MONTEGO BAY, Jamaica (AP) — Utah State might not have played its prettiest basketball of the season this weekend at the Jamaica Classic, but junior transfer Alphonso Anderson did, helping the 15th-ranked Aggies continue their best start in nearly 60 years.
Anderson scored 10 of his 19 points down the stretch, Justin Bean had a double-double and Utah State scored the final 11 points to beat North Texas 68-59 on Sunday night to win the Montego Bay division of the Jamaica Classic.
Bean finished 14 points and 13 rebounds and Diogo Brito added 15 points the Aggies. They have opened the season with seven consecutive wins for the first time since 1961-62, when they started 8-0.
“Our guys found a way to win,” Utah State coach Craig Smith said. “This isn’t gymnastics where you get style points for winning, the bottom line is to get the `W.’ We have a lot to improve on but our guys gutted it out.”
Deng Geu threw down a two-handed dunk in traffic and the Umoja Gibson made a layup to give North Texas (2-5) a 59-57 lead with 4:11 to play but the Mean Green did not score again. Bean tied it with a jumper 16 seconds later before Anderson added a short jumper and a layup to make it 63-59 with 1:37 remaining. North Texas missed its final seven shots.
“Alphonso Anderson was really, really good,” Smith said about the juco transfer. “He’s been a big-time spark plug for us all year, in particular the last two games.”
The game featured 12 ties, with the score knotted for more than 10 minutes, and 17 lead changes. Neither team lead by for than five points until the closing seconds.
Gibson led North Texas with 19 points.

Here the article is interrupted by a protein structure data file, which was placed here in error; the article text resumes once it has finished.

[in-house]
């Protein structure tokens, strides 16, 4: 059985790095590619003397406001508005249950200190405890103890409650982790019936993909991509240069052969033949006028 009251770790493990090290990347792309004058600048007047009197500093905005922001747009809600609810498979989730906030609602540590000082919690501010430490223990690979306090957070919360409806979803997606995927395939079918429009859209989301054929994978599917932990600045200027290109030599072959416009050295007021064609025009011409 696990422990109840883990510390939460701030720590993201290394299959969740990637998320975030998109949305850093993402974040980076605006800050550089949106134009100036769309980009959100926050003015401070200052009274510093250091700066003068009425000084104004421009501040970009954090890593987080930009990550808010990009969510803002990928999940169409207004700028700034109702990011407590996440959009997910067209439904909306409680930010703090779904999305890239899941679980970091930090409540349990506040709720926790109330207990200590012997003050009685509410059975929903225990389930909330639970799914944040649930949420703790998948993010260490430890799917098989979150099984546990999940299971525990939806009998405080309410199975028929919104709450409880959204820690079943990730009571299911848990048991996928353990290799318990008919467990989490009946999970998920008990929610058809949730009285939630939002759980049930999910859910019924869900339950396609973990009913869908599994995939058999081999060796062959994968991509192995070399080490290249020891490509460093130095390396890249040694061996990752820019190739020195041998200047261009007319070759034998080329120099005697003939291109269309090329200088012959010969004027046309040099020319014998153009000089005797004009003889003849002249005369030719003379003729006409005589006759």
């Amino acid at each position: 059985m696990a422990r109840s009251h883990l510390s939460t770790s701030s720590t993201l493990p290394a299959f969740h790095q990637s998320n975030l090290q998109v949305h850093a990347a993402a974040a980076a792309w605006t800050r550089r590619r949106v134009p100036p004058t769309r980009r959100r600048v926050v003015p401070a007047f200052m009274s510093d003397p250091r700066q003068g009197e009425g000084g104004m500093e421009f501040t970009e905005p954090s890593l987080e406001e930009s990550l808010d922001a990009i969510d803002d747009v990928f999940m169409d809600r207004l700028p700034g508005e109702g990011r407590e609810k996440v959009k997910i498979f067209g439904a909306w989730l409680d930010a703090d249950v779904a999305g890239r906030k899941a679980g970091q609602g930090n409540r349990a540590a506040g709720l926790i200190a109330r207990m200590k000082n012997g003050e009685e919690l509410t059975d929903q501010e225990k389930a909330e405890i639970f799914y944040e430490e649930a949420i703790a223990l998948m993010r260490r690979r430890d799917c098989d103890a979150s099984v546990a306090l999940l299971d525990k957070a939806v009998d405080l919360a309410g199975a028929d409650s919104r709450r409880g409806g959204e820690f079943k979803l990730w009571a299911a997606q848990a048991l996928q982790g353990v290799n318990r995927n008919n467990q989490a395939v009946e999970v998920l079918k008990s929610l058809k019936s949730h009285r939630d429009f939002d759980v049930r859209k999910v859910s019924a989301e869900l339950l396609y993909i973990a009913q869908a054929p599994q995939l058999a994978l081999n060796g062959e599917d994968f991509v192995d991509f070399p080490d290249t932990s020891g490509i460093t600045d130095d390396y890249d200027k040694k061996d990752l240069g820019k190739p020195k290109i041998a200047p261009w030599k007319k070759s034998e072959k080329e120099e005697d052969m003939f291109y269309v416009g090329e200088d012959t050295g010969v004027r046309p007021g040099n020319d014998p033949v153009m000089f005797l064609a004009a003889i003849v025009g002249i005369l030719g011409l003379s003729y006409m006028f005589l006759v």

“We should have won the basketball game, because we fought well enough to win the game for about 35 minutes to do it,” UNT coach Grant McCasland said. “We just didn't finish."
Utah State, which went into the game shooting 48% from the field, made 9 of 29 In the first half and the Mean Green went into the break with a 30-29 lead.
“They came out and played hard, as expected,” Anderson said. “We started out a little slow, just not being able to make shots that we usually make but we worked hard playing defense and fought out a tough one.”
GA GA FOR GEU GEU
UNT’s Deng Geu, a graduate transfer from North Dakota State, scored a season-high 18 points on 7-of-11 shooting, grabbed seven rebounds and had two steals. The rest of the Mean Green shot just 33%.
“Deng was extremely tough and was exactly what we needed him to be,” McCasland said.
BENCH AND BOARDS
The Aggies have outrebounded and held an edge in bench points every game this season. Utah State was plus-3 in rebounding and its reserves — led by Anderson and Brito — outscored UNT’s backups 34-9.
“Diogo Brito, we always say, is a Swiss Army knife,” Smith said. “He does so many different things for us. He can shoot, he can pass, he can dribble and he’s an excellent defensive player.”
Utah State starting point guard Abel Porter and Sam Merrill, the reigning Mountain West Conference player of the year, both suffered — and played through — ankle injuries on Sunday. Porter fouled out with six points in 15 minutes and Merrill finished with five points on 0-for-6 shooting. Merrill, who went into the game averaging a team-high 18.5 points per game, had scored in double figures in 29 consecutive games.
Utah State: It wasn’t pretty but the Aggies escaped Jamaica with two wins despite having trailed by as many as 18 points before rallying to beat LSU 80-78 on Friday and struggling against UNT’s tight defense on Sunday. Anderson averaged 21.5 points on 59% shooting and Bean, who was named tournament MVP, had back-to-back double-doubles.
North Texas: Coming off back-to-back 20-win seasons the Mean Green have lost five of their last six games and are averaging just 56 points per game during that stretch. Unless they can find a way to score more consistently, a third straight 20-win season seems unlikely.
Utah State: The Aggies travel to Moraga, California, to take on Saint Mary’s on Friday.
North Texas: The Mean Green have a week off before a short trip to down I-35 to take on UT Arlington on Dec. 2.